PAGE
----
Addressing another context where our proposed distinction might be helpful: there has been a debate as to whether the Mishnah should be viewed as Messianic.[20] Jacob Neusner argued that the Mishnah sought to replace the apocalyptic yearnings that had led to the disastrous rebellions of 70 C.E. and 135 C.E. with a pragmatic and complete program for realizing “sanctification” even within the straightened conditions of 200 C.E..[21] Neusner’s position rested on his assumption that the Mishnah had ample opportunity to set forth whatever mattered to it as a self-contained document; and since it omits any mention of the Messiah, except in two back-handed passages (i.e., B’rakhot 1:5 and Sotah 9:15), we must infer that the Messianic hope was not important to it.[22]

In contrast to Neusner, David Kraemer, in a review chapter on the Mishnah, argues that “the Mishnah represents the early rabbinic vision of a restored, Torah-perfected ‘messianic’ world”—qualifying however, that he is “us[ing] the term ‘messianic’ loosely.” [23] I think that what Kraemer is trying to say, in terms of the distinction proposed here, is that the Mishnah is highly aspirational. I would point not only, as he does, to how the Mishnah imagines institutions that did not then exist—in particular, King, Priesthood, and Sanhedrin—but also to how the interpersonal rules of the Mishnah assume, in effect, that all Jews will relate to each other with the high degree of respect and responsibility of chaverim (חברים, students in the Rabbinic disciple-circles), and so will be guided by the approval or disapproval of the Sages even when the Sages require more than “the law.” The Mishnah aspires to a society in which chaverim kol Yisrael (חברים כל ישראל): all Israel relate to each other as chaverim.

As a last example of discussions that might be clarified by our proposed distinction: turning to modern Zionist thinking, this distinction helps us to see why Joseph Klausner, as a Revisionist Zionist, argued that we should today fill-in gaps in Jewish political thought with values drawn from an analysis of Messianism, as being in effect the most authentic statement of an ideal Jewish politics—rather than filling-in such gaps with values drawn from Marx or Tolstoy.[24]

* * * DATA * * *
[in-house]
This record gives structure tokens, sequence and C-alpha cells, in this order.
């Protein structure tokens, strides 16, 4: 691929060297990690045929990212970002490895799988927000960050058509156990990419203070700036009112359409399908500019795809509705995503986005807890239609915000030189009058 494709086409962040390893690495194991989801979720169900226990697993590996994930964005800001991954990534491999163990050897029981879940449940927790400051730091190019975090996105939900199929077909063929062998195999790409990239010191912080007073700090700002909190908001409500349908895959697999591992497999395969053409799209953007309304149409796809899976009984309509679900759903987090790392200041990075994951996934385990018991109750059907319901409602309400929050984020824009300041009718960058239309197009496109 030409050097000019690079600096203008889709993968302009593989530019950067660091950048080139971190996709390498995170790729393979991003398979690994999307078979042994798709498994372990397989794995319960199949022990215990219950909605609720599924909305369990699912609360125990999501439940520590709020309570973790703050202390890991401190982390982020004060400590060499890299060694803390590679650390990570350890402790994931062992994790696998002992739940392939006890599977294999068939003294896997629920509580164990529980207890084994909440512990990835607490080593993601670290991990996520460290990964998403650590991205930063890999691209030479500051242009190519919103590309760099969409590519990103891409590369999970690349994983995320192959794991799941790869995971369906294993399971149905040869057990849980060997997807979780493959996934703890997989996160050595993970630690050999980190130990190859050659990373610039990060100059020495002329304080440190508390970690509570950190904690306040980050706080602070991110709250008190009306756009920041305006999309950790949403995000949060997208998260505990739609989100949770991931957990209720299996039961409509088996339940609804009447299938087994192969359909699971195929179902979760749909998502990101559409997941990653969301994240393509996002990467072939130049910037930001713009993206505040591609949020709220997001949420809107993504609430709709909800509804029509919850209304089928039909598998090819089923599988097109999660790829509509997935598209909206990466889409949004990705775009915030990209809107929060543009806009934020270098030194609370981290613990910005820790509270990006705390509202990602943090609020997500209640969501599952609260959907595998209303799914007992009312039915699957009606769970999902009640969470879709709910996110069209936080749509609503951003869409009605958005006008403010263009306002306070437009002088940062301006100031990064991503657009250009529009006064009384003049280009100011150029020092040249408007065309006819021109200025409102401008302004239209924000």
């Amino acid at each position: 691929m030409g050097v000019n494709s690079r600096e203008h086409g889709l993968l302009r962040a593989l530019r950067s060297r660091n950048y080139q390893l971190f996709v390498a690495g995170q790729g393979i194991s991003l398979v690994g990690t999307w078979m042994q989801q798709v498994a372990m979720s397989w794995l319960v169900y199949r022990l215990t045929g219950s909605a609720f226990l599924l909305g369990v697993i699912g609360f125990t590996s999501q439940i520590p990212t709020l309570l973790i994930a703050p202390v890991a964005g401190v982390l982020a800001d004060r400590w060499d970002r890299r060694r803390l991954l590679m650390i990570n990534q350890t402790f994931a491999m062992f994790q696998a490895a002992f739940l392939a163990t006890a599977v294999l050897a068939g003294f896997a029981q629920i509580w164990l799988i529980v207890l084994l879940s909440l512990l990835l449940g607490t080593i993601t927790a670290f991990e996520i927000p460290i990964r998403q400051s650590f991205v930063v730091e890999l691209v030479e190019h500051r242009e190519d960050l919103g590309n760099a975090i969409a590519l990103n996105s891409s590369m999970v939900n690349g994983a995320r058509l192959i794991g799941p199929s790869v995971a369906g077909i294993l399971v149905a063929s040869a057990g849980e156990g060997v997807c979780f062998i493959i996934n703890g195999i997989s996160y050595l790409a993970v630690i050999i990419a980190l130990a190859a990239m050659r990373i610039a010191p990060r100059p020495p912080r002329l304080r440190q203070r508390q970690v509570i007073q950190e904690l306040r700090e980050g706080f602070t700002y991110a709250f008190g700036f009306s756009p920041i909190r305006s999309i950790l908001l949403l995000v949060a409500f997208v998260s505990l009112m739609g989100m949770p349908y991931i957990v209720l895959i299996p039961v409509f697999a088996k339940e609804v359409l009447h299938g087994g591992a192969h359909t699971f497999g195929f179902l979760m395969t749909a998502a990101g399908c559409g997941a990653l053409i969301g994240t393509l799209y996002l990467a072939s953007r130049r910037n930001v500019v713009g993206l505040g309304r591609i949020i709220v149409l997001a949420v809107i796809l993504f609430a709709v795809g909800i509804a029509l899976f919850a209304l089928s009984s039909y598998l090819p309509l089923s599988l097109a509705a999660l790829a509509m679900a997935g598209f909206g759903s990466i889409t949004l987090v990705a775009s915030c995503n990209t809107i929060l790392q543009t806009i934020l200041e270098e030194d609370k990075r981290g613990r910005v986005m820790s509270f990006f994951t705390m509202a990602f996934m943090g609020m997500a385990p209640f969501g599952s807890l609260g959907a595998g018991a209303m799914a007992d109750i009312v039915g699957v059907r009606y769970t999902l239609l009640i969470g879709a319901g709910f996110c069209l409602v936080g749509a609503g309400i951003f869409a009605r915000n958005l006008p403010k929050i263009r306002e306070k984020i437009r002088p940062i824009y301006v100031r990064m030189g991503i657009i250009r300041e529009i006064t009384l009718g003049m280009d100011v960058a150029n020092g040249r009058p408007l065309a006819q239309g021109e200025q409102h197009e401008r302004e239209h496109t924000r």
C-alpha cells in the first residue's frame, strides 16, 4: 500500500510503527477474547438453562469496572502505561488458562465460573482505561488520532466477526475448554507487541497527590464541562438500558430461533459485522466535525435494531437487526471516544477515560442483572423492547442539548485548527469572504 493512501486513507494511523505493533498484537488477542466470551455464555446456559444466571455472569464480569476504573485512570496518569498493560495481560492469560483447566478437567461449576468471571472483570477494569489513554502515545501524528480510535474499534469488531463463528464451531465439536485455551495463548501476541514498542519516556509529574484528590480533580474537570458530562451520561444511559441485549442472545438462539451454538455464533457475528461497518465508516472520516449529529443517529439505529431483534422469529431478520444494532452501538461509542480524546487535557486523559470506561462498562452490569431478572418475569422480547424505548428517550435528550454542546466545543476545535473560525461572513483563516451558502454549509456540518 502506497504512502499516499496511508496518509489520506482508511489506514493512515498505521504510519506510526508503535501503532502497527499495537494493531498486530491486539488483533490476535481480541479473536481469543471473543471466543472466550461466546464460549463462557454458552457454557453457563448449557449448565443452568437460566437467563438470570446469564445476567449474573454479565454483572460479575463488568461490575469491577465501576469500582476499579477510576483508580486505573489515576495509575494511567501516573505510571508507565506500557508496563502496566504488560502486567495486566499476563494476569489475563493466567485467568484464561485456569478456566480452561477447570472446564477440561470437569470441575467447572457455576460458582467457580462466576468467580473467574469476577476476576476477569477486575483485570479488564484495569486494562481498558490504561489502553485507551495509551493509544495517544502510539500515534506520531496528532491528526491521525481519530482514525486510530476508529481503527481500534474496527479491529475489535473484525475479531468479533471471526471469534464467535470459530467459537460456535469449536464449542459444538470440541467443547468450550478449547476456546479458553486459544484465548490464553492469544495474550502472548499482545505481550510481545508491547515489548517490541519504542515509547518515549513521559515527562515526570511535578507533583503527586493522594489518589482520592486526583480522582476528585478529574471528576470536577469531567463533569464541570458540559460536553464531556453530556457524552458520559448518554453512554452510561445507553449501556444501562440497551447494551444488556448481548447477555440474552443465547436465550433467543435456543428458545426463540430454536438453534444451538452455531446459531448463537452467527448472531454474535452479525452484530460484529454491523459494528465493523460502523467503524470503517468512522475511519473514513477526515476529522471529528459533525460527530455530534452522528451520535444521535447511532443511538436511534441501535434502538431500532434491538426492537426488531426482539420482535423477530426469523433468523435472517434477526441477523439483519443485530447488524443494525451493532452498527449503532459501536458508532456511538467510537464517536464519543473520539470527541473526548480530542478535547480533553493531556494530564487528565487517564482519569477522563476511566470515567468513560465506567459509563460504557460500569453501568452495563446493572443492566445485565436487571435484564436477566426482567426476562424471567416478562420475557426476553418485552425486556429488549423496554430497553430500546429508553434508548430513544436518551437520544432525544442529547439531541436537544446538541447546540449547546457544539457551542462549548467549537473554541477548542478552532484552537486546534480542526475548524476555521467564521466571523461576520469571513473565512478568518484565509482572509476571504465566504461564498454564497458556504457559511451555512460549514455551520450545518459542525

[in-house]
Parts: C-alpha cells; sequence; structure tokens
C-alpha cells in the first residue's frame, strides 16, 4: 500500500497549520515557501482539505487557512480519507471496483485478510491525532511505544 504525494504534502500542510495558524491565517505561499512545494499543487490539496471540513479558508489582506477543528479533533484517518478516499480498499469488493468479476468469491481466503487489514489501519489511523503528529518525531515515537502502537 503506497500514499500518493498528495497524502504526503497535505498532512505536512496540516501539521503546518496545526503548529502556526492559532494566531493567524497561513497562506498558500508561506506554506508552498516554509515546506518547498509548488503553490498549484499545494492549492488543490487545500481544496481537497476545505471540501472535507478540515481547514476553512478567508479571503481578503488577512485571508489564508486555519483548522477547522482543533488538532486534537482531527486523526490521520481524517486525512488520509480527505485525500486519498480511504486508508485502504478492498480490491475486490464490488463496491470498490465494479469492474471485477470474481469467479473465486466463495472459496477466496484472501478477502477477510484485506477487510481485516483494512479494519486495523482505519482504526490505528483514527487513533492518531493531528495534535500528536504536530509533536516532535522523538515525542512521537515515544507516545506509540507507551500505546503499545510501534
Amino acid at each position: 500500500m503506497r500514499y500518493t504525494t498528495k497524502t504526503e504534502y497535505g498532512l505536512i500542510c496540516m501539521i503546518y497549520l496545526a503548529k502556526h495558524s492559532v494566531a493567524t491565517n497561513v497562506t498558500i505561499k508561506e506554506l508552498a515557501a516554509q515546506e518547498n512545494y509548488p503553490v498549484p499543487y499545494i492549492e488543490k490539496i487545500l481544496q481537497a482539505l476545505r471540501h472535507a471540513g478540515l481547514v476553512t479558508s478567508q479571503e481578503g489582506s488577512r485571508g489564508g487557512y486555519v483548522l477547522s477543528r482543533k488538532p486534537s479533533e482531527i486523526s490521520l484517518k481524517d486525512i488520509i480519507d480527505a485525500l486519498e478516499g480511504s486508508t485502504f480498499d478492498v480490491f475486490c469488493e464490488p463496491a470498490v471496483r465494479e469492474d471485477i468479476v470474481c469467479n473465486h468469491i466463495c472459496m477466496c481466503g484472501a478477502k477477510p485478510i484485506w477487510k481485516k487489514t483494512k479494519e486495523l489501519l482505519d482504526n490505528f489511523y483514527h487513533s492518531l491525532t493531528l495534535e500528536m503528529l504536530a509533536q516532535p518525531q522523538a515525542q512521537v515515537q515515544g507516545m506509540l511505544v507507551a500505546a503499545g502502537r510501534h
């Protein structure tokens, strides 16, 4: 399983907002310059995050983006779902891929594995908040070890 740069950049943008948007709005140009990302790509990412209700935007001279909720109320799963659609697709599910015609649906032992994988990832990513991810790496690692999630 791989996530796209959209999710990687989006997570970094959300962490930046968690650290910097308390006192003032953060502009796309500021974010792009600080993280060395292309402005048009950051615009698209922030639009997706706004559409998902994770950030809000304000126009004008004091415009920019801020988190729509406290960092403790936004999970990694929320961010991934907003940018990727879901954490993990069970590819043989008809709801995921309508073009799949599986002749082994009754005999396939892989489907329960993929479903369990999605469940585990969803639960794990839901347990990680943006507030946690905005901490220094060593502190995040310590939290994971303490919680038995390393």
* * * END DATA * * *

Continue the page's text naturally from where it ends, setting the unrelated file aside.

In Rawlsian terms, Klausner was in effect making the assumption that Jewish messianic speculation, as it had developed until that time, in fact represented Judaism’s best “ideal-theorizing” as to a “realistic utopia.” If that assumption were well-founded, then it would, per Rawls, be appropriate to look to such statements of ideal theory as a guide. But as a matter of history, Klausner’s assumption was incorrect: With the possible exception of Abravanel,[25] the political theory underlying our messianic speculation had not been updated since the time of the opposition to the Hasmonean dynasty in the Psalms of Solomon.

In contrast to Klausner, the concept of a realistic utopia helps us, I suggest, to understand Theodor Herzl’s curious novel Altneuland.[26] As Shlomo Avineri has recently discussed,[27] Altneuland is an odd sort of work. It is not a classic utopian novel,[28] nor does Altneuland do well as a prediction of the future. To the contrary, Altneuland is wrong on just about every count. Written in 1902, its vision of a Jewish homeland in Israel in 1923 failed to anticipate, e.g., the First World War, the development of kibbutzim, or the use of Hebrew as a national language. Also, Altneuland’s hope for the new Jewish society that would be entirely non-militaristic has tragically not been fulfilled.[29]

What stands out, I suggest, however, in Altneuland, once one is thinking in Rawlsian terms, is Herzl’s focus on institutions—i.e., on how society can be optimally organized to provide appropriate incentives for individuals, while also fostering the harmonious growth of the community. For Herzl, the key to his hypothesized New Society was in its balance of producer cooperatives and supplier cooperatives—anticipating, in effect, John Kenneth Galbraith’s 1952 economic theory of “countervailing power.”[30]



Theoretical Clarification


Turning next to questions of theoretical classification, I suggest that distinguishing between ‘aspirational messianism’ and ‘expectational messianism’ may help clarify Gershom Scholem’s classic analysis.[31]

Scholem asserted that, in the history of Jewish messianic thought, two different, albeit somewhat overlapping, fundamental contrasts could be identified.